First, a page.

Whole species, including the already-endangered Indiana and gray bats, are in imminent peril. Their loss could have serious consequences for the wellbeing of North American ecosystems, agriculture and human health. These bats are prodigious predators of night-flying insects, including many damaging agricultural and forest pests. Many bats, including the WNS-battered little brown bat, eat an average of half their body weight in insects each night from mid-April to mid-October. Kunz conservatively estimates that the million bats already lost to WNS would have eaten about 1.39 million pounds of insects each year. Without these bats, crop damage and pesticide use will almost certainly increase.

A dozen scientists and 14 state and federal wildlife managers attended the WNS strategy session, which was sponsored by BCI, Boston University, Disney Rapid Response Fund, National Caves Association, the U.S. Department of Defense and the National Park Service.

Their research priorities focus on several critical issues, especially the fungus that clearly is associated with WNS and is strongly suspected – though not proven – to be the cause. The fungus has been identified by a team led by David Blehert at the U.S. Geological Survey National Wildlife Health Center in Madison, Wis., as a previously undescribed species of the genus Geomyces (fungi) that is adapted to cold conditions like those in hibernation caves.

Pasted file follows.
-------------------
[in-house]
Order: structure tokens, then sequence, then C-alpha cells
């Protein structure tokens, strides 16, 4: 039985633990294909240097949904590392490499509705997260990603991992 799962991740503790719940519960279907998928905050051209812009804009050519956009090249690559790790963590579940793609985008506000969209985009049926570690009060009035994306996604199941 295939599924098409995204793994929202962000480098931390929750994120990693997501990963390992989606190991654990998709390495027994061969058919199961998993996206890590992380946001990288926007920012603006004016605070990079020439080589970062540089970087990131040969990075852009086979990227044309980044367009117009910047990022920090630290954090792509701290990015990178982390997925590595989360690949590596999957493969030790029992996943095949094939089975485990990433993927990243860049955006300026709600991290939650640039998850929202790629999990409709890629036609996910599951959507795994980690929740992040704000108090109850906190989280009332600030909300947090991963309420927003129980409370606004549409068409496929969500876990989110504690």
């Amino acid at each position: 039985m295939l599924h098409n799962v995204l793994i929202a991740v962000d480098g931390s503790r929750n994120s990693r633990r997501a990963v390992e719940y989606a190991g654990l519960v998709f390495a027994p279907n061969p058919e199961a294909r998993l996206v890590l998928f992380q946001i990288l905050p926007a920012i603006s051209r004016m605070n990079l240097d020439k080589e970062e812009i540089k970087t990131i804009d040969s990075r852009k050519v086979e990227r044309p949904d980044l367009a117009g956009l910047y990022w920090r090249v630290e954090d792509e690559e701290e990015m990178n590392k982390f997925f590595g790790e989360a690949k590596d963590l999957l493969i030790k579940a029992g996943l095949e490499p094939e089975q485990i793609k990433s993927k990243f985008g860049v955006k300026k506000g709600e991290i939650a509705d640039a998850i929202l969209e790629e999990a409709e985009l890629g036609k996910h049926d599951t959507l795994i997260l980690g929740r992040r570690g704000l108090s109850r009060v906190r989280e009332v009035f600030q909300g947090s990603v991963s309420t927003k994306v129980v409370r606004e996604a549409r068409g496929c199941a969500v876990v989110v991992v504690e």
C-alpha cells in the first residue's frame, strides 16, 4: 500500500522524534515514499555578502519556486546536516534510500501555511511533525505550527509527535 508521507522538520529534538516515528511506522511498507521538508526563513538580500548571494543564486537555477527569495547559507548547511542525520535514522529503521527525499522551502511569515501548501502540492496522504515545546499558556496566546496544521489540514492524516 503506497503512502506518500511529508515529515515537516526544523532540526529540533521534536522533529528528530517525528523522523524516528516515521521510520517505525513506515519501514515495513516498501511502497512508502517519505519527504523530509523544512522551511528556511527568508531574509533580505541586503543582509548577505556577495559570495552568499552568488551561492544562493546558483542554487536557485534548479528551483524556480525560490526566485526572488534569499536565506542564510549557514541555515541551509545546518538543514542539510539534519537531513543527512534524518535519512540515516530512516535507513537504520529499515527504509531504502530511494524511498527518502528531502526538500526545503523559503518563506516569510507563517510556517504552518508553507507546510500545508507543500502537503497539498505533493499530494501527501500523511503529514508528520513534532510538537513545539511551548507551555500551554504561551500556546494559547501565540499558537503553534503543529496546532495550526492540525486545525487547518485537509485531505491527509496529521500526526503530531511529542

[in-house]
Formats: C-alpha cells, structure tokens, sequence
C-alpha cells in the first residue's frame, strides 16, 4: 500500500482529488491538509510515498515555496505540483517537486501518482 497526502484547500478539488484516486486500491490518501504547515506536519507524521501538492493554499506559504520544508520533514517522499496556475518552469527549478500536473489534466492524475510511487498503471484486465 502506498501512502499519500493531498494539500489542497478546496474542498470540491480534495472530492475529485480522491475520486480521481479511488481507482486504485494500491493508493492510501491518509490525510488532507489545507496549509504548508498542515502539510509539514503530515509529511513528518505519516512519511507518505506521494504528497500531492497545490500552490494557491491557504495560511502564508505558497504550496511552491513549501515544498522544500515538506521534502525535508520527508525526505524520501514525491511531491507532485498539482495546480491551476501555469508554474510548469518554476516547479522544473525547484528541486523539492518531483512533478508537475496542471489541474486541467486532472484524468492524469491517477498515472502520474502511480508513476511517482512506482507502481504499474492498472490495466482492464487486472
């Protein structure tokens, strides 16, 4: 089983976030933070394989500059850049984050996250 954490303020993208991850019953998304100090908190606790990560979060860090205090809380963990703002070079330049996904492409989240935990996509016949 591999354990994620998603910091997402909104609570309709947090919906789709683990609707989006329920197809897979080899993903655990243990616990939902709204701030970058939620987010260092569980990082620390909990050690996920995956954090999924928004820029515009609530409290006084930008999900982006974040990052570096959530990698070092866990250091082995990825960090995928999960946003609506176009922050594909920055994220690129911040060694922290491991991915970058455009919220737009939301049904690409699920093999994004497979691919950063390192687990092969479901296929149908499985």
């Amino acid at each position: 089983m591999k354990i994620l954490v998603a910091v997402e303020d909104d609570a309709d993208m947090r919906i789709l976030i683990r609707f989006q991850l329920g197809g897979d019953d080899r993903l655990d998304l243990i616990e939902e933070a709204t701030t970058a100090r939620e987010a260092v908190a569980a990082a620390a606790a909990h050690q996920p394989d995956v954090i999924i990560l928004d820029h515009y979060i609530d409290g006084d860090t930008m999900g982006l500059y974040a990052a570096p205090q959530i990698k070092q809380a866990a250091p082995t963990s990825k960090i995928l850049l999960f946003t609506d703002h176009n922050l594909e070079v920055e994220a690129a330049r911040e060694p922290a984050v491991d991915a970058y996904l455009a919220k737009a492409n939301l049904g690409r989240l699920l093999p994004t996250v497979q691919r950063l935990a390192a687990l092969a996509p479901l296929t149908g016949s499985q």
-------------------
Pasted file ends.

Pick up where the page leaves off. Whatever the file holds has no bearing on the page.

Scientists must now confirm whether it is, in fact, the primary cause of WNS. If so, a host of vital questions require urgent answers, including how the fungus causes bat deaths, how it is transmitted, how widely dispersed it might be, how long it survives inside and outside caves, how it can be stopped or its impact mitigated, and where it came from.

Another priority issue is why evidence consistently shows that infected bats arouse from hibernation far more often than normal. About 25 of the 46 U.S. bat species use caves or cave-like locations to some extent during winter, when their body temperature and metabolic rate drop to strikingly low levels to conserve energy. Every time they arouse from hibernation, their temperature and metabolism increase and they burn large amounts of stored fat. After a few extra arousals, they lack the energy stores to survive until spring and typically die of starvation. Scientists need to know exactly what causes these arousals and just what bats are doing during them.

Researchers also hope to learn whether some bats survive WNS infections, what characteristics make that possible and whether the spread of this frightful disease can be predicted, slowed or stopped.

“We’ve only begun. Much remains to be accomplished, but we’ve established a firm foundation upon which to base further research, conservation and funding decisions,” Kunz concluded.

For More Information:

Please contact:
Merlin Tuttle, Executive Director, Bat Conservation International • 512-327-9721
Tom Kunz, Director, Center for Ecology and Conservation Biology, Boston University • 617-353-6982